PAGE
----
The Defense motion to dismiss the indictment had what I described as clever arguments, but I thought went off the cliff trying to argue that no one would attach any value to a call from a United States Senator that they were being considered for a position on the federal bench. Thus, the argument went, DeLaughter could not be said to have been bribed directly because he wasn’t offered anything of value. On this point, their reply simply ups the rhetoric– they say even more forcefully that consideration for the federal bench is valueless.
The second possible bribe– the money to Peters– doesn’t count, argued DeLaughter, because there was no allegation DeLaughter knew about that money. The Government argued that DeLaughter had to know about the arrangement, because of his relationship with Peters and because of prior cases where they had worked similar arrangements. And they asserted that consideration for the federal bench does have value.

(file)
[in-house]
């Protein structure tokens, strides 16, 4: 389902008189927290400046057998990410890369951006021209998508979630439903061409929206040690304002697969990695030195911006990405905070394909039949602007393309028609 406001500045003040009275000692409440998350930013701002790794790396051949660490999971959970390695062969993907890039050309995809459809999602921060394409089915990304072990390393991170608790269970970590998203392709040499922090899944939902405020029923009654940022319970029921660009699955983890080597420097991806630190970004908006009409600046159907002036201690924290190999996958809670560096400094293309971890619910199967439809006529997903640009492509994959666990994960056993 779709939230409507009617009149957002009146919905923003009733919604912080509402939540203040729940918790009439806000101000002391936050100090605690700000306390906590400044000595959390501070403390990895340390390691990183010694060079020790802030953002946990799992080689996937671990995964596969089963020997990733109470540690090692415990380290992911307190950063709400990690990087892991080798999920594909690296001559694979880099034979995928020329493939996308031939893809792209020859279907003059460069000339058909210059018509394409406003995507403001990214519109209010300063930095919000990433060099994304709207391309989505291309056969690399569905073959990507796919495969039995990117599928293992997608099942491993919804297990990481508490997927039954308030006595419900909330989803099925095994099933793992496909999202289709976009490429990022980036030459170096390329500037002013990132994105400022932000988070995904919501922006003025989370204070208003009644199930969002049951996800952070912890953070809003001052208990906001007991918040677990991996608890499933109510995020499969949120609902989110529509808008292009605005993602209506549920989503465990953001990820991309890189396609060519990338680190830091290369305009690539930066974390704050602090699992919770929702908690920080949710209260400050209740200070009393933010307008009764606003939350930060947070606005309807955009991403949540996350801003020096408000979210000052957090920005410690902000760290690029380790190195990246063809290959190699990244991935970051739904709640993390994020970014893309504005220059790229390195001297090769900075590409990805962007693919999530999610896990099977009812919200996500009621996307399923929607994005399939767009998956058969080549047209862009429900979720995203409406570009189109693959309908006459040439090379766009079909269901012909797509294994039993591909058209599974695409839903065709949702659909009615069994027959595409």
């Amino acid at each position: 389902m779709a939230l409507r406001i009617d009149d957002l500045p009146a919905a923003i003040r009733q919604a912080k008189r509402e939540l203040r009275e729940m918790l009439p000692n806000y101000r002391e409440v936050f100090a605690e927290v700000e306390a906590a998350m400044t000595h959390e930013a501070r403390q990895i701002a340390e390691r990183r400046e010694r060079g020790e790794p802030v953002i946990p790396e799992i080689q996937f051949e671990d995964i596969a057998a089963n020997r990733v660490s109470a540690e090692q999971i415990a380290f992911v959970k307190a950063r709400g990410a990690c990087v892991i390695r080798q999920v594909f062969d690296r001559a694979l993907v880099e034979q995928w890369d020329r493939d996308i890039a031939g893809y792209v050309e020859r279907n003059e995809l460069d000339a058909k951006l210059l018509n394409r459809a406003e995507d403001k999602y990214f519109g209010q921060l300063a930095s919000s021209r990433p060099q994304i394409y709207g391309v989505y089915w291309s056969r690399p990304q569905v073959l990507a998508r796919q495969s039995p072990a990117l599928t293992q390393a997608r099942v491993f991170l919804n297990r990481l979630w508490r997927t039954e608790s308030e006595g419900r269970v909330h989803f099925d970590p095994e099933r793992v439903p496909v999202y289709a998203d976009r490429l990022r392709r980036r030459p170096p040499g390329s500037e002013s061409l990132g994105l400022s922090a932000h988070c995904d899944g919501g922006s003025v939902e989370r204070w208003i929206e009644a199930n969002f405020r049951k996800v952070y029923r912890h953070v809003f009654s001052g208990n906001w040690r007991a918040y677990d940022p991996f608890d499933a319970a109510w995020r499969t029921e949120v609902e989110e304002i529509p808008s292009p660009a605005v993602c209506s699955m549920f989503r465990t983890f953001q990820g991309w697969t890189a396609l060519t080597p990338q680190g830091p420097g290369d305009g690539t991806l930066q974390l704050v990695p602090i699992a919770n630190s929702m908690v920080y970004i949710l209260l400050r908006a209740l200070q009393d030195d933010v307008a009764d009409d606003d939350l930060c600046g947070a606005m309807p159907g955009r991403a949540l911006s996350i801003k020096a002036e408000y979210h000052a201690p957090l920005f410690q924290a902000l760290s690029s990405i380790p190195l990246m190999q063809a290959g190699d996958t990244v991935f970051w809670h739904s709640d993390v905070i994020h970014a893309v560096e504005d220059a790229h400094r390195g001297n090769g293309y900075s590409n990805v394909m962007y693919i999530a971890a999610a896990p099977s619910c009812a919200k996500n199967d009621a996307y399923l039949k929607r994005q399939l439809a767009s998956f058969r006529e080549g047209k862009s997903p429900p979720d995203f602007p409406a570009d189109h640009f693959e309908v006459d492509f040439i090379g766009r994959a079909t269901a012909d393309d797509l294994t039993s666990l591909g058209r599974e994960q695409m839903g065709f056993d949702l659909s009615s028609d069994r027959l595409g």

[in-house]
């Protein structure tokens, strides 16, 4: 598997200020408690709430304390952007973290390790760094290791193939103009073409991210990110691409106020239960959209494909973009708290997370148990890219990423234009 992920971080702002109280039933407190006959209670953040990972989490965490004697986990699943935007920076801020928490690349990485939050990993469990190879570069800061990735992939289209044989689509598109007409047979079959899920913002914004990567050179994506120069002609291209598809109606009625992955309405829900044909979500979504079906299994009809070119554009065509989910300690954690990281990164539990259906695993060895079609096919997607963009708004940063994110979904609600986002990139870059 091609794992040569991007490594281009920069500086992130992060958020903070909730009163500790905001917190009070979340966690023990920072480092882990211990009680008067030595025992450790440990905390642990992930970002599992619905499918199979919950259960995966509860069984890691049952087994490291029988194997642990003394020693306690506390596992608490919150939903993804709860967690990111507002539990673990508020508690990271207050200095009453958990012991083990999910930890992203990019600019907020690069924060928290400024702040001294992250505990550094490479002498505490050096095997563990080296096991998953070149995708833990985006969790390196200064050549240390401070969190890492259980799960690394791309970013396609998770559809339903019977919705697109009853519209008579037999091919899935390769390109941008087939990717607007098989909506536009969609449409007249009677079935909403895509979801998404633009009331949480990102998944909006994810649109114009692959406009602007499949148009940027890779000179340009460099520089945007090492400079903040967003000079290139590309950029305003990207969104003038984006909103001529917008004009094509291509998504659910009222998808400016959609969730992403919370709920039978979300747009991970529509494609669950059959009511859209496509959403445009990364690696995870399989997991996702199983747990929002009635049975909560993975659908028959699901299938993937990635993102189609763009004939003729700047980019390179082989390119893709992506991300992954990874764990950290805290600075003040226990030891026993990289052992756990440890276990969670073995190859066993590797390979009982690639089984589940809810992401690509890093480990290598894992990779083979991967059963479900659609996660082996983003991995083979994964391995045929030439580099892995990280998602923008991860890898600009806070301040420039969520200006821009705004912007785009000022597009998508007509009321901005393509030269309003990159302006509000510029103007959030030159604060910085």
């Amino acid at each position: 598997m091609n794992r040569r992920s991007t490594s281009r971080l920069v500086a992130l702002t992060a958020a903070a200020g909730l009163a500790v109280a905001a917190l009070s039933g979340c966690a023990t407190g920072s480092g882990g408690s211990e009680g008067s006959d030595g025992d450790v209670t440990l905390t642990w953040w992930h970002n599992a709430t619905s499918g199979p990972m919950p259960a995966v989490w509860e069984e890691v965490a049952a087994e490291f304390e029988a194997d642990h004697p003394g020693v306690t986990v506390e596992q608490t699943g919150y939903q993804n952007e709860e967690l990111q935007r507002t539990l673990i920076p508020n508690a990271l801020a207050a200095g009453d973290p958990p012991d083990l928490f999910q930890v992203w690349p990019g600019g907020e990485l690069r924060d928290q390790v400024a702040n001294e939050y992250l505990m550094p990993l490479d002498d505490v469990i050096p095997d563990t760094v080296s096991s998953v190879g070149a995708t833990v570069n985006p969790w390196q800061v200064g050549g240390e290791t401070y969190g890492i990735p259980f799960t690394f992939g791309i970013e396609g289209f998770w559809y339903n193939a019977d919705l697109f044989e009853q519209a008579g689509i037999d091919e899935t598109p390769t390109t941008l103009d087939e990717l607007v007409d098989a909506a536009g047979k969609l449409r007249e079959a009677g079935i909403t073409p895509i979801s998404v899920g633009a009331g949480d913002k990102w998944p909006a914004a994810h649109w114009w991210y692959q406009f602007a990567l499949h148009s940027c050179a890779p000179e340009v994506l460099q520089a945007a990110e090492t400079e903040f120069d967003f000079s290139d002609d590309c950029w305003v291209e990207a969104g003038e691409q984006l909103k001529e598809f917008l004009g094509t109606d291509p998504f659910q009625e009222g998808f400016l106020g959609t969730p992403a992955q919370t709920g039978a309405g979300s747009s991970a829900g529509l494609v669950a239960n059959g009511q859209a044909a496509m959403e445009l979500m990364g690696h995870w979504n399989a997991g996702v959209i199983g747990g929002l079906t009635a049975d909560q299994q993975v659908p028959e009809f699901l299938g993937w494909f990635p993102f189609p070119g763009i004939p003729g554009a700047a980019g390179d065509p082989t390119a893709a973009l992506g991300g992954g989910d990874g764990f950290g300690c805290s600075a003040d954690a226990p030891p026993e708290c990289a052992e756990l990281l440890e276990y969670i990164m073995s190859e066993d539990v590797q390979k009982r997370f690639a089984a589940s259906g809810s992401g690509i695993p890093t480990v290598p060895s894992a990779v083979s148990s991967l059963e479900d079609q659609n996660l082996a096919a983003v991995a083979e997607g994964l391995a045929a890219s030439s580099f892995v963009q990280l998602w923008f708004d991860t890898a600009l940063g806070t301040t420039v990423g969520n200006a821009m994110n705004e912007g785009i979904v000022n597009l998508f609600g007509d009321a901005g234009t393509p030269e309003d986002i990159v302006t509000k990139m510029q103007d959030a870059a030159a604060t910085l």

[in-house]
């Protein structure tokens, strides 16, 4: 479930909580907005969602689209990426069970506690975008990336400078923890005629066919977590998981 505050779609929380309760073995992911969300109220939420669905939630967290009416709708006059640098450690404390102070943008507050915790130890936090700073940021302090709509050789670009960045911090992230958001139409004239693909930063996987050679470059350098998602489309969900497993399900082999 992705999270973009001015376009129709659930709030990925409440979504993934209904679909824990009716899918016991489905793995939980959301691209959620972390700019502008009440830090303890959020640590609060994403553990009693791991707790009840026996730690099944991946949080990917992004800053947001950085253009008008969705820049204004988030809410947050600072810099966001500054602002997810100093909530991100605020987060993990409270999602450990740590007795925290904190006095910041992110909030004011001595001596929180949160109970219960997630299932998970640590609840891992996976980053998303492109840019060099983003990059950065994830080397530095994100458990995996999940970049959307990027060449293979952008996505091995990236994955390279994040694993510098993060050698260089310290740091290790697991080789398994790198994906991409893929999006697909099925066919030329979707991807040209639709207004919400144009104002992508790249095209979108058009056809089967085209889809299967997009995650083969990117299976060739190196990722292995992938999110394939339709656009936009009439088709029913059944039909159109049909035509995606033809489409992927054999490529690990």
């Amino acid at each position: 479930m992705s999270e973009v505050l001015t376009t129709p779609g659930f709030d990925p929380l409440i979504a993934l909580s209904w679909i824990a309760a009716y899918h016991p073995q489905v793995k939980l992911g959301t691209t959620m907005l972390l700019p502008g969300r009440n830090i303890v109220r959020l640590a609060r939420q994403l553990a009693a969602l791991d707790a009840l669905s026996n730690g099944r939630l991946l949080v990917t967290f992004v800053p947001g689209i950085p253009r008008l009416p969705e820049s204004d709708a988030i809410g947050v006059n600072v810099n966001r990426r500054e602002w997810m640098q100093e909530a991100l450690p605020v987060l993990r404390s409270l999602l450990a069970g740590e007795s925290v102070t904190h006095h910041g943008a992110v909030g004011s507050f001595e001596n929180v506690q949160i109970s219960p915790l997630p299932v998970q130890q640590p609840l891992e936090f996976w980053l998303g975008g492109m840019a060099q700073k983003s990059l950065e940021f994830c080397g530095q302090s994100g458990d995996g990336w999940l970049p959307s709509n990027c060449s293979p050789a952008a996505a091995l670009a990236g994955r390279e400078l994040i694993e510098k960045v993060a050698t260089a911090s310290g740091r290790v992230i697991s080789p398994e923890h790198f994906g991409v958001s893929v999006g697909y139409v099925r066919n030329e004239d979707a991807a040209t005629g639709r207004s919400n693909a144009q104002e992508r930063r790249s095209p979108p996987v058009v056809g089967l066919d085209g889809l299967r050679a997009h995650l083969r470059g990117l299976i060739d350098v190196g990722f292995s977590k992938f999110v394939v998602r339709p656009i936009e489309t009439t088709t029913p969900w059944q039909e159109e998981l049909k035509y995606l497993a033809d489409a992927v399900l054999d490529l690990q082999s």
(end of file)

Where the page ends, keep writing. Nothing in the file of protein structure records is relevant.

DeLaughter has now replied, in a pleading I posted yesterday with a promise of more comment later. His lawyers begin by framing what they say is “remaining in dispute” given the government response: 1) Whether the indictment alleges DeLaughter agreed to accept a thing of value; 2) whether the mailing of court document can be the basis of a mail fraud charge, and 3) whether the statutes (if they reach Judge DeLaughter’s conduct) are void for vagueness.